Kelly Reichardt's First Cow masterfully turns the Western genre on its head

A five-star review

John Magaro as Cookie Figowitz in 'First Cow'
John Magaro as Cookie Figowitz in 'First Cow'

It's a simple story about friendship and hope. It's a gently revisionist Western that literally pushes the clichés of the genre out the door in favor of reconsidering stereotypes of masculinity and reworking the fables of "frontiers." It's a softly savage deconstruction of the violence and the ironies of the American dream. It's one of the most astonishing movies I've seen this year.

Every frame of First Cow, Kelly Reichardt's latest masterpiece, oozes contradiction. Warmth and compassion is constantly overshadowed by a terrible suspense working on multiple levels, and all of that is in turn haunted by the slow burn of injustice on scales unseen by the characters. But it's obvious – and enraging – to us looking from the future back to the 1820s.

Cook and baker Cookie Figowitz (John Magaro) has journeyed from back East to the Pacific Northwest, initially arriving with a band of beaver trappers and gold hunters; these are reflexively aggressive men the soft-spoken Cookie cannot wait to be done with. An act of kindness and a chance second meeting cements a friendship with Chinese immigrant King-Lu (Orion Lee).

There is never any unpleasant tension in the relationship between Cookie and King-Lu, as a lesser movie might have attempted, asking us to wait, perhaps, to see how King-Lu will take advantage of the good-natured and sensitive Cookie. Instead, Reichardt meanders through the gentle domestic routine the men hit upon, making a home that's as pleasant as possible in this hardscrabble place with few comforts or luxuries.

First Cow takes its (bitter)sweet time for a while. It's as if Reichardt is replicating the slower pace of life of two centuries ago: entire days seem to pass, consumed by nothing more than simple housekeeping chores and daydreaming about how life could be better. And then Cookie and King-Lu hit upon a scheme to make a little money and truly take advantage of the opportunities that this new world offers. As poor men, they recognize that the deck is stacked against them, and they decide that cheating a bit is the only way to win. Their plan involves making sneaky use of the first milk cow to have arrived in the territory, belonging to the chief factor (Toby Jones), a wealthy and casually cruel man who fancies himself sophisticated. They're taking a dangerous risk, but as King-Lu points out, anything that could possibly be worth doing for the likes of them is going to be risky.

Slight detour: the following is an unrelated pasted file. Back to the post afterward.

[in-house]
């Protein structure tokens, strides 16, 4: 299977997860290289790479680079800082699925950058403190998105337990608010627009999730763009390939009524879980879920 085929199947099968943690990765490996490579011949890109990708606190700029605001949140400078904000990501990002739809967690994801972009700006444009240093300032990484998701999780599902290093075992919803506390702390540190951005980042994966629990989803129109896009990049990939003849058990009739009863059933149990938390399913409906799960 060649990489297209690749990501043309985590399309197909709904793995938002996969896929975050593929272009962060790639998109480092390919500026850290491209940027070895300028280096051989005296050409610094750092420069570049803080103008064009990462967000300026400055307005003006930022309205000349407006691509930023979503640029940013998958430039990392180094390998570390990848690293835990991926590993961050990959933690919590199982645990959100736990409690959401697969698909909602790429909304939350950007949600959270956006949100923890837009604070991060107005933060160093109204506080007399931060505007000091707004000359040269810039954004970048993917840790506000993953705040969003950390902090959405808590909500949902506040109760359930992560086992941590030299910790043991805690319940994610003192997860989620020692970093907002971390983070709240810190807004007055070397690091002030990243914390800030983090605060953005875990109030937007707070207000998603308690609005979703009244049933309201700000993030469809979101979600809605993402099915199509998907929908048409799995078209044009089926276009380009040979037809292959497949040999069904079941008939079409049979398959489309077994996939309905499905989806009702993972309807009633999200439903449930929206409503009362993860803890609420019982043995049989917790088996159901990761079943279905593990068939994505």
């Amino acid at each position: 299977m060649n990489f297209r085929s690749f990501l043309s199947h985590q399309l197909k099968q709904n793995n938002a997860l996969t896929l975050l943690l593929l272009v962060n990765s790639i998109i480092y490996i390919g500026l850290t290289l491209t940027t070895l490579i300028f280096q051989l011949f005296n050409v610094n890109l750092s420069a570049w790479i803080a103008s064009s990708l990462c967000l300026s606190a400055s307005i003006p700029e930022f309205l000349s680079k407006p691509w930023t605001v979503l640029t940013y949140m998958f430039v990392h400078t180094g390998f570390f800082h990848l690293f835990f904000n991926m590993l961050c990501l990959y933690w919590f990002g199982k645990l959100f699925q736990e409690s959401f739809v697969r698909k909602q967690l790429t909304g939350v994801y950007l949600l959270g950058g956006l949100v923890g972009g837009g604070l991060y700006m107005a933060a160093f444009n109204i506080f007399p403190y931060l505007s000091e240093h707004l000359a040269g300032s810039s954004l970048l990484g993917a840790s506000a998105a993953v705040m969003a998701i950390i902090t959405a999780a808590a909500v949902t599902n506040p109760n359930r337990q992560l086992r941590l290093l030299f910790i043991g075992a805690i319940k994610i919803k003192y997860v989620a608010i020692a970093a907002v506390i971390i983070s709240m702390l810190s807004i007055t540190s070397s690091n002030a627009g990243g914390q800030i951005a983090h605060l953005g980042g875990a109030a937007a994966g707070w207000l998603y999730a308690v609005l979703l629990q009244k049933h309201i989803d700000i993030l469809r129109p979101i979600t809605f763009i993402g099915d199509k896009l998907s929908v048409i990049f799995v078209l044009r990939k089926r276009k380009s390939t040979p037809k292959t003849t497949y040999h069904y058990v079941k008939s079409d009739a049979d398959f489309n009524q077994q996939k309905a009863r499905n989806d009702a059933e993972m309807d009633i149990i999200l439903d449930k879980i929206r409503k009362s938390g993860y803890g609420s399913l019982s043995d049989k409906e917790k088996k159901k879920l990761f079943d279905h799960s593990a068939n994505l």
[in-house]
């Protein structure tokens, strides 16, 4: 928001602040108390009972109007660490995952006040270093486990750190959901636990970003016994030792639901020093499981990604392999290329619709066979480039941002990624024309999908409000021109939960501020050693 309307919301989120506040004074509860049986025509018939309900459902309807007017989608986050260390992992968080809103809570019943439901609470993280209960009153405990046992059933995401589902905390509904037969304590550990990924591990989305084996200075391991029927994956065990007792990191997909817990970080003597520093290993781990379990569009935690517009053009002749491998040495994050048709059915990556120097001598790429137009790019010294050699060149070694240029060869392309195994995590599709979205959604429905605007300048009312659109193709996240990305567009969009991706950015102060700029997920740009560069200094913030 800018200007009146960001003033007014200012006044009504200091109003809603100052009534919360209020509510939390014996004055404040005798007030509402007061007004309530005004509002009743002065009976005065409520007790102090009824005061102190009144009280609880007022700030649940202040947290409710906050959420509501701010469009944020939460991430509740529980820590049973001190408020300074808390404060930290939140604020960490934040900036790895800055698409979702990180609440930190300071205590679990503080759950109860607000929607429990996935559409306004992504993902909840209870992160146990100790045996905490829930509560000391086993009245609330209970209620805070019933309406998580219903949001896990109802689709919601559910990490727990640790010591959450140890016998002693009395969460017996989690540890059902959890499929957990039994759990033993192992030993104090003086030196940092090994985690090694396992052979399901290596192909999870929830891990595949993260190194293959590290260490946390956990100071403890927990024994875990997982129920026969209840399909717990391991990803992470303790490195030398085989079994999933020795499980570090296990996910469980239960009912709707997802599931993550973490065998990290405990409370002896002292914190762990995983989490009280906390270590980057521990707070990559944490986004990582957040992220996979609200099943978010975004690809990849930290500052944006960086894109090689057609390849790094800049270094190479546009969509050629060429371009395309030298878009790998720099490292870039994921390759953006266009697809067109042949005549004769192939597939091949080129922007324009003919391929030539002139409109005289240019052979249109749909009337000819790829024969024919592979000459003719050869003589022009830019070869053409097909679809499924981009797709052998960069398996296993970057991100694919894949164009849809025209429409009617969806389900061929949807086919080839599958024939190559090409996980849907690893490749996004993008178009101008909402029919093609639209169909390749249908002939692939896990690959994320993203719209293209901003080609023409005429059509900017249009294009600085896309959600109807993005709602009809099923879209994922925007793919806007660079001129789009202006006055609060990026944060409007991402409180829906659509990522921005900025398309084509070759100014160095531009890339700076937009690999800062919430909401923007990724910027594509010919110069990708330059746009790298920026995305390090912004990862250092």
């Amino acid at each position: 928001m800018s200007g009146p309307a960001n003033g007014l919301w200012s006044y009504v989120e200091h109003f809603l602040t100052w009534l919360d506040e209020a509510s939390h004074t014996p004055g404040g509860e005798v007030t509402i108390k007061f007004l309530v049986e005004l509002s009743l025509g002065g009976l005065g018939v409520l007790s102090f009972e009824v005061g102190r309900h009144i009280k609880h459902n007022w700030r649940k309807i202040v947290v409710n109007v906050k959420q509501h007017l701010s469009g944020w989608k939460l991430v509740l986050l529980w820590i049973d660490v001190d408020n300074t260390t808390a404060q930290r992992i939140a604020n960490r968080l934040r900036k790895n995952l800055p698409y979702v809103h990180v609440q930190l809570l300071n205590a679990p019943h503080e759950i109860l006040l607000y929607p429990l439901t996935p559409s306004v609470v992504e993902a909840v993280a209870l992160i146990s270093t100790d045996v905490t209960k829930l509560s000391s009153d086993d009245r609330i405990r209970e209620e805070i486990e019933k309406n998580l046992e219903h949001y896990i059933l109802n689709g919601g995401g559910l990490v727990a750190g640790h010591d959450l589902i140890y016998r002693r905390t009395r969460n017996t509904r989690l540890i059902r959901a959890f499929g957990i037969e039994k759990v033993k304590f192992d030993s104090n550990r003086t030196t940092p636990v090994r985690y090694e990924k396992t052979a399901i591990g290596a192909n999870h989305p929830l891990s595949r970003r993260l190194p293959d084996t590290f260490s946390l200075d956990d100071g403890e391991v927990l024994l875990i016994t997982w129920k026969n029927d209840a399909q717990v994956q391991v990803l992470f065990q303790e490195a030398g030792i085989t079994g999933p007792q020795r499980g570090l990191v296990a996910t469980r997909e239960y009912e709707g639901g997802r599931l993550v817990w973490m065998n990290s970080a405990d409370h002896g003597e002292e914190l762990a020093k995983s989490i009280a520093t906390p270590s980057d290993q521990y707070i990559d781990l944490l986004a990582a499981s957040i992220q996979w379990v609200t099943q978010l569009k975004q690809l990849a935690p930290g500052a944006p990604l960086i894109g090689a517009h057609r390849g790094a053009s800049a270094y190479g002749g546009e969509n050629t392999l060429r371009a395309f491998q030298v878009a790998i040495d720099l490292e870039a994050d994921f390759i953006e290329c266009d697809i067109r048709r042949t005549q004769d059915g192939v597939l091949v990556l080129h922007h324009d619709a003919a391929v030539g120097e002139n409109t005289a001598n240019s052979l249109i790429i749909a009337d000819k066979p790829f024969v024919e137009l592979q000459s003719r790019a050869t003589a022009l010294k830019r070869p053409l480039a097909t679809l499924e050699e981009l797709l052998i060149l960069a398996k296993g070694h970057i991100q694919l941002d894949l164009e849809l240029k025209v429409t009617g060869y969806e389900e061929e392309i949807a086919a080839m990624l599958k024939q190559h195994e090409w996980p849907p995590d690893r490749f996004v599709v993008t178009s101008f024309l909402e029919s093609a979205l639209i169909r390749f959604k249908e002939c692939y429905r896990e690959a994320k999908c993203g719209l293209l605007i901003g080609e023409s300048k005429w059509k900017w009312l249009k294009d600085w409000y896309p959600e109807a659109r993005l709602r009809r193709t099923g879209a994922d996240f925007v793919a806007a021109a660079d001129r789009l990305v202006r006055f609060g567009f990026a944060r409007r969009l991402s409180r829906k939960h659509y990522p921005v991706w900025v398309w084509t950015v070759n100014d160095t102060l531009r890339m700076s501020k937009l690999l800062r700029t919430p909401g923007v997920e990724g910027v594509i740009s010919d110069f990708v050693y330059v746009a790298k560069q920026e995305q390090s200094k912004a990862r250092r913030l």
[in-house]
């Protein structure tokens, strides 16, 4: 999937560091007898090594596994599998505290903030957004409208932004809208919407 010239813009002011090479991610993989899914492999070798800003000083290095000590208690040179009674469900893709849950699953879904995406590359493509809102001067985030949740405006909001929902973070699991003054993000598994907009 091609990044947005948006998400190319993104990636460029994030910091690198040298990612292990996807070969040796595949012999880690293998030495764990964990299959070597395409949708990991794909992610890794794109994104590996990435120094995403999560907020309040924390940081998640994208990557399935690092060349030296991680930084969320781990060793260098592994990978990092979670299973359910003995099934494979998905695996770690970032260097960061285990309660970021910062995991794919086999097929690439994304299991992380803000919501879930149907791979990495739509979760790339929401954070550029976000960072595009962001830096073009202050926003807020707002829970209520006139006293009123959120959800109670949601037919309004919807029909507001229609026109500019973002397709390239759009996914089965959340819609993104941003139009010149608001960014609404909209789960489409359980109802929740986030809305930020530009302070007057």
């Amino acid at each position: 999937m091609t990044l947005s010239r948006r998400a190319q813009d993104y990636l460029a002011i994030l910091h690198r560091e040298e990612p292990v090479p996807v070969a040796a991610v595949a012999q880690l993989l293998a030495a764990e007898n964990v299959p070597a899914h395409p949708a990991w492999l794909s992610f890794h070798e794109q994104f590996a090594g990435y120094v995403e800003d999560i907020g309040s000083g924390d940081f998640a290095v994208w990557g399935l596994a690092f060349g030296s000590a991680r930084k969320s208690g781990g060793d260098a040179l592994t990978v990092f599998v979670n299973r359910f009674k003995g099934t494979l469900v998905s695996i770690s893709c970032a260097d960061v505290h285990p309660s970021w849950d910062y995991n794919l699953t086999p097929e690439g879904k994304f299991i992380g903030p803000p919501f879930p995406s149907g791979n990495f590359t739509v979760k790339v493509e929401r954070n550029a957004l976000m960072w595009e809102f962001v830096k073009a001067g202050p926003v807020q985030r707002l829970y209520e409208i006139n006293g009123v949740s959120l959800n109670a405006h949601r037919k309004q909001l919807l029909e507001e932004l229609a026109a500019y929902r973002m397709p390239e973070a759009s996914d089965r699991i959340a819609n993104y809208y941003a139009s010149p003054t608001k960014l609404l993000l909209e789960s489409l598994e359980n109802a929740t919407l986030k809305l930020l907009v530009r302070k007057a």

Sketched in the background of Cookie and King-Lu's venture are hints and suggestions of where the slo-mo invasion of this lush land will lead: the beaver with its prized pelt, once almost absurdly abundant, is growing more sparse; a few Native characters bring color both literal and figurative to the white man's world, but we know the eventual fate of their culture. And always in the foreground is the precariousness of what the men are attempting. There is no rugged independence here, no taming of nature, no triumph of civilization – none of the mythologizing that has warped our understanding of American history. There are no heroes in any sense of the word. There is only tragedy all around.